Opinions & Speeches

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The Supreme Administrative Court of Poland President's speech at the General Assembly of Judges of the Supreme Court of Poland, 21 of March, 2018 (Warsaw)

Dear Mrs. President, Dear Guests, Dear Judges,

Thank you for your invitation to speak at this year’s General Assembly of Judges of the Supreme Court.

I am satisfied that I could celebrate with you the 100th anniversary of the Supreme Court last year! Dear Mrs. President, I would like to use this opportunity to thank you once again for your participation and speech at the recent reporting General Assembly of Judges of the Supreme Administrative Court, all your visits and speeches to Judges of the Supreme Administrative Court during your term of office on the position of the First President of the Supreme Court.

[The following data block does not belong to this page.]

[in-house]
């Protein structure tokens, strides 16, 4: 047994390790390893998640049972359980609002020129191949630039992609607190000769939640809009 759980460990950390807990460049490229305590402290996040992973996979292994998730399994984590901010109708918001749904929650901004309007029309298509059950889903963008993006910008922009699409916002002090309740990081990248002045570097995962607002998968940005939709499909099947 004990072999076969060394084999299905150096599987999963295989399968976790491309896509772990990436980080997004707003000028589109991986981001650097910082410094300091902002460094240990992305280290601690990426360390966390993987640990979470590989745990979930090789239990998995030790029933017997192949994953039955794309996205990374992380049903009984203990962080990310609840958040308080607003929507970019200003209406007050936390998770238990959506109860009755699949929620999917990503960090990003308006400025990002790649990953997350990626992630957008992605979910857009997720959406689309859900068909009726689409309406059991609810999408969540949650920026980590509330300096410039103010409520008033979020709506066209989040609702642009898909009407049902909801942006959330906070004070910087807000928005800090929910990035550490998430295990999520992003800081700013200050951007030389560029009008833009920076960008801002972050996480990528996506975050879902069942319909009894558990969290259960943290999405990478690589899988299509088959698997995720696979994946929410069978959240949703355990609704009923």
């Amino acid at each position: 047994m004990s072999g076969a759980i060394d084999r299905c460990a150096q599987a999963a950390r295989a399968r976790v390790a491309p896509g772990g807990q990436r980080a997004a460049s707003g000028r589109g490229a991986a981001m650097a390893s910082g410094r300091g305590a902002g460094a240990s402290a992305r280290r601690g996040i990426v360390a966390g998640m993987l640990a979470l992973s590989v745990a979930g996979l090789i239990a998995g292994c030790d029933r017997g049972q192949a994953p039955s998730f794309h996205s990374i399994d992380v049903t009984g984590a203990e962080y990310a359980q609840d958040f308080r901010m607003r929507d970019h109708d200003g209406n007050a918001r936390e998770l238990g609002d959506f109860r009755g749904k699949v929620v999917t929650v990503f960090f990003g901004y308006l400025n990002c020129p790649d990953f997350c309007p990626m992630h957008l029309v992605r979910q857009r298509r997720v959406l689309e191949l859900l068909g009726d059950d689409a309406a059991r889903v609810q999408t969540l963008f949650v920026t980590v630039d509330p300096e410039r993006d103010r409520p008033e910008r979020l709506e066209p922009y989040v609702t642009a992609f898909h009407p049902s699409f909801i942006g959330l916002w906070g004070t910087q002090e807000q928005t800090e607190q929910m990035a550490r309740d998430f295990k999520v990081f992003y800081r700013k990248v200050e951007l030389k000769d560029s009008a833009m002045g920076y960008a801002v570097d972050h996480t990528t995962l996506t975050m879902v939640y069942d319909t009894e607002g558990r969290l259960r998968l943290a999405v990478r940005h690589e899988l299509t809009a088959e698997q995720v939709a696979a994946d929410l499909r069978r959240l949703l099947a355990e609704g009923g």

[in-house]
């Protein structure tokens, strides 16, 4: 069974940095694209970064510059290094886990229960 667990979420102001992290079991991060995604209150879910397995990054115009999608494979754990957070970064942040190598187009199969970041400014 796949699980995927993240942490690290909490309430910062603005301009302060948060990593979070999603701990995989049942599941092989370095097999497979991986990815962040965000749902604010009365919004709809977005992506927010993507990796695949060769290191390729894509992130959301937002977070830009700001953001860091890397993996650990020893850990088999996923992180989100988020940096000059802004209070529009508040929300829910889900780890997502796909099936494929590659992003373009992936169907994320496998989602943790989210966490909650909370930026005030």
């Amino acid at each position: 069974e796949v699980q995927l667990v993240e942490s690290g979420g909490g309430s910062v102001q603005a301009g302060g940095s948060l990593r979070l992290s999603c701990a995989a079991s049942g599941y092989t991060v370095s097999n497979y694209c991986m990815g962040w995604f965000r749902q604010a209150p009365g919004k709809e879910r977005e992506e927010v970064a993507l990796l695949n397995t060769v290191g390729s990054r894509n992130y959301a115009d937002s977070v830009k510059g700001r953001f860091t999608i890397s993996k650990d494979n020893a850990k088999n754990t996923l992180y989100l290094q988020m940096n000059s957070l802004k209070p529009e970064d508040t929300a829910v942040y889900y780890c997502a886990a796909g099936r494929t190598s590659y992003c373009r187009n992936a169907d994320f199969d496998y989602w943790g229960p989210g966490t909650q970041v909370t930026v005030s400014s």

Annual general assemblies of the highest courts are an excellent opportunity to enter into dialogue, exchange thoughts and opinions about significant matters concerning the position of the judiciary and of the judicature of Polish courts. Such meetings should be a feast of judges and a feast of justice to reflect on our constitutional mission which, following the idea of the authors of the Basic Law, is not to serve the rulers, but the ruled ones by restoring law and justice to them.